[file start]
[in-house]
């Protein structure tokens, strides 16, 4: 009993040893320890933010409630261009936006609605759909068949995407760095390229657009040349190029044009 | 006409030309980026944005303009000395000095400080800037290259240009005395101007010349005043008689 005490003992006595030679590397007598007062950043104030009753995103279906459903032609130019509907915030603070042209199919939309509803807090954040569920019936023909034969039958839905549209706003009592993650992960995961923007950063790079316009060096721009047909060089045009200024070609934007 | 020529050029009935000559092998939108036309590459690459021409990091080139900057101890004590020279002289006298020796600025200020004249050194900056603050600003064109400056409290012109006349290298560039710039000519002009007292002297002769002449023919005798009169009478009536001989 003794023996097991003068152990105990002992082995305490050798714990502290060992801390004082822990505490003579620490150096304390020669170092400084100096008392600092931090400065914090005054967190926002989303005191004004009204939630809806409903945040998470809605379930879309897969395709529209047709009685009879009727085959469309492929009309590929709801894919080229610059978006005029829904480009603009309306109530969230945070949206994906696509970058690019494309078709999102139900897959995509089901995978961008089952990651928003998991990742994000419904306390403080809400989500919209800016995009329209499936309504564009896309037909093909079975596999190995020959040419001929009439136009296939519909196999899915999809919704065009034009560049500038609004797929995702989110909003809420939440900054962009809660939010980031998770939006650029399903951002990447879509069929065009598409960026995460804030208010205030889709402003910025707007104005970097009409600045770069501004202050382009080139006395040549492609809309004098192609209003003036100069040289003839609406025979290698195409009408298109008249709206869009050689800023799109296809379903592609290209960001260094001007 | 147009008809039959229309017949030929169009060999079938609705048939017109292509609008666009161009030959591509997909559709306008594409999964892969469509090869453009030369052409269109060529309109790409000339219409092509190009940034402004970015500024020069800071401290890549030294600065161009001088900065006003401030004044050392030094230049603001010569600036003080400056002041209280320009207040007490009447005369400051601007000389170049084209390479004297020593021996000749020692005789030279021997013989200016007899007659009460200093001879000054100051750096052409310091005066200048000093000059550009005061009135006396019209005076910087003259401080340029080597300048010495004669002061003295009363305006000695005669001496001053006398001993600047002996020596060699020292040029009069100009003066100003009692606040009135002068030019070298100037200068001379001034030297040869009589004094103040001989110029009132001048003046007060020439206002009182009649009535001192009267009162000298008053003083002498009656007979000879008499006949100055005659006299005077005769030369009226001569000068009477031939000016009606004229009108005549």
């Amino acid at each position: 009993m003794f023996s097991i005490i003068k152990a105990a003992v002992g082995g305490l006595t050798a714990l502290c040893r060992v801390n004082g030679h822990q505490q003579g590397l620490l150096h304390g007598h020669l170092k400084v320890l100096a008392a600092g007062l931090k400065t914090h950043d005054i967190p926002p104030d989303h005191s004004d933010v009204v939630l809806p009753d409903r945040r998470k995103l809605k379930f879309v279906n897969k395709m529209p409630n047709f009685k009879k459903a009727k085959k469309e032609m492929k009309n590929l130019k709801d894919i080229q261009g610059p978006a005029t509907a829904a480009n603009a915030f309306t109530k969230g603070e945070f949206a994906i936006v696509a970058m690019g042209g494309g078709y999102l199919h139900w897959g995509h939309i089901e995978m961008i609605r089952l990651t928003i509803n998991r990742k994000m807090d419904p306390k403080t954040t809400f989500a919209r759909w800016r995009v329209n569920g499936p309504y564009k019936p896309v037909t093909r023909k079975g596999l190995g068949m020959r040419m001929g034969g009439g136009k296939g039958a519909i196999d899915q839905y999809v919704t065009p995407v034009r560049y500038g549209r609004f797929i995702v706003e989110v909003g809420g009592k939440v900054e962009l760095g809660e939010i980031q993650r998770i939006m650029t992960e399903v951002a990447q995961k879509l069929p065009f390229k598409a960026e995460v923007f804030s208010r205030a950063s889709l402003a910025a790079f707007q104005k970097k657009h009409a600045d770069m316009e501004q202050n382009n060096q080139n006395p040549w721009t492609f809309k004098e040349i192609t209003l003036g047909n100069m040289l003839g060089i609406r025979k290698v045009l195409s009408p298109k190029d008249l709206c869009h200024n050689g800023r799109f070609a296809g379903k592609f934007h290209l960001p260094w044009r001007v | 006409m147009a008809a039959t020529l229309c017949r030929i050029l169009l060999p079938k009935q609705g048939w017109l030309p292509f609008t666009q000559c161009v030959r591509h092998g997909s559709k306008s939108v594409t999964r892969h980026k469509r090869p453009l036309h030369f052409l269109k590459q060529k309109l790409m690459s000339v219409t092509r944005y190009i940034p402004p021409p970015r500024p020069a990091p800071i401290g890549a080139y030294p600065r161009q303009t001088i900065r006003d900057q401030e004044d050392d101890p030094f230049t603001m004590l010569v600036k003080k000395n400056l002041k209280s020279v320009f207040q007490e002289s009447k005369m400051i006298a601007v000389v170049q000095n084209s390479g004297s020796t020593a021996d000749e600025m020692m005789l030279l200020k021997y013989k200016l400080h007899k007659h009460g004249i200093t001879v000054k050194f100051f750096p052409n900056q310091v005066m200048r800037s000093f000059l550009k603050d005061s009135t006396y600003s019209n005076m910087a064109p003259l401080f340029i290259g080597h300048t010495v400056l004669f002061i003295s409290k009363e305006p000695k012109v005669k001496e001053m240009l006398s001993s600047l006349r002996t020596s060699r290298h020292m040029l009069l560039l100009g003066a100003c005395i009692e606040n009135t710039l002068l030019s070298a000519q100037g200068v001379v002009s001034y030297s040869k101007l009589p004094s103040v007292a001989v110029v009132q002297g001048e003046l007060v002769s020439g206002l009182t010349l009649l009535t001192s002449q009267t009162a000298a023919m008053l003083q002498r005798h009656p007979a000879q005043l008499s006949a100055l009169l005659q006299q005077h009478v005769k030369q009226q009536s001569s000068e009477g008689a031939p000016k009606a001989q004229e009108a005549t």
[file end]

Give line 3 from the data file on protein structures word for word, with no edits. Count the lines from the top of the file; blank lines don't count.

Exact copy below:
């Amino acid at each position: 009993m003794f023996s097991i005490i003068k152990a105990a003992v002992g082995g305490l006595t050798a714990l502290c040893r060992v801390n004082g030679h822990q505490q003579g590397l620490l150096h304390g007598h020669l170092k400084v320890l100096a008392a600092g007062l931090k400065t914090h950043d005054i967190p926002p104030d989303h005191s004004d933010v009204v939630l809806p009753d409903r945040r998470k995103l809605k379930f879309v279906n897969k395709m529209p409630n047709f009685k009879k459903a009727k085959k469309e032609m492929k009309n590929l130019k709801d894919i080229q261009g610059p978006a005029t509907a829904a480009n603009a915030f309306t109530k969230g603070e945070f949206a994906i936006v696509a970058m690019g042209g494309g078709y999102l199919h139900w897959g995509h939309i089901e995978m961008i609605r089952l990651t928003i509803n998991r990742k994000m807090d419904p306390k403080t954040t809400f989500a919209r759909w800016r995009v329209n569920g499936p309504y564009k019936p896309v037909t093909r023909k079975g596999l190995g068949m020959r040419m001929g034969g009439g136009k296939g039958a519909i196999d899915q839905y999809v919704t065009p995407v034009r560049y500038g549209r609004f797929i995702v706003e989110v909003g809420g009592k939440v900054e962009l760095g809660e939010i980031q993650r998770i939006m650029t992960e399903v951002a990447q995961k879509l069929p065009f390229k598409a960026e995460v923007f804030s208010r205030a950063s889709l402003a910025a790079f707007q104005k970097k657009h009409a600045d770069m316009e501004q202050n382009n060096q080139n006395p040549w721009t492609f809309k004098e040349i192609t209003l003036g047909n100069m040289l003839g060089i609406r025979k290698v045009l195409s009408p298109k190029d008249l709206c869009h200024n050689g800023r799109f070609a296809g379903k592609f934007h290209l960001p260094w044009r001007v | 006409m147009a008809a039959t020529l229309c017949r030929i050029l169009l060999p079938k009935q609705g048939w017109l030309p292509f609008t666009q000559c161009v030959r591509h092998g997909s559709k306008s939108v594409t999964r892969h980026k469509r090869p453009l036309h030369f052409l269109k590459q060529k309109l790409m690459s000339v219409t092509r944005y190009i940034p402004p021409p970015r500024p020069a990091p800071i401290g890549a080139y030294p600065r161009q303009t001088i900065r006003d900057q401030e004044d050392d101890p030094f230049t603001m004590l010569v600036k003080k000395n400056l002041k209280s020279v320009f207040q007490e002289s009447k005369m400051i006298a601007v000389v170049q000095n084209s390479g004297s020796t020593a021996d000749e600025m020692m005789l030279l200020k021997y013989k200016l400080h007899k007659h009460g004249i200093t001879v000054k050194f100051f750096p052409n900056q310091v005066m200048r800037s000093f000059l550009k603050d005061s009135t006396y600003s019209n005076m910087a064109p003259l401080f340029i290259g080597h300048t010495v400056l004669f002061i003295s409290k009363e305006p000695k012109v005669k001496e001053m240009l006398s001993s600047l006349r002996t020596s060699r290298h020292m040029l009069l560039l100009g003066a100003c005395i009692e606040n009135t710039l002068l030019s070298a000519q100037g200068v001379v002009s001034y030297s040869k101007l009589p004094s103040v007292a001989v110029v009132q002297g001048e003046l007060v002769s020439g206002l009182t010349l009649l009535t001192s002449q009267t009162a000298a023919m008053l003083q002498r005798h009656p007979a000879q005043l008499s006949a100055l009169l005659q006299q005077h009478v005769k030369q009226q009536s001569s000068e009477g008689a031939p000016k009606a001989q004229e009108a005549t």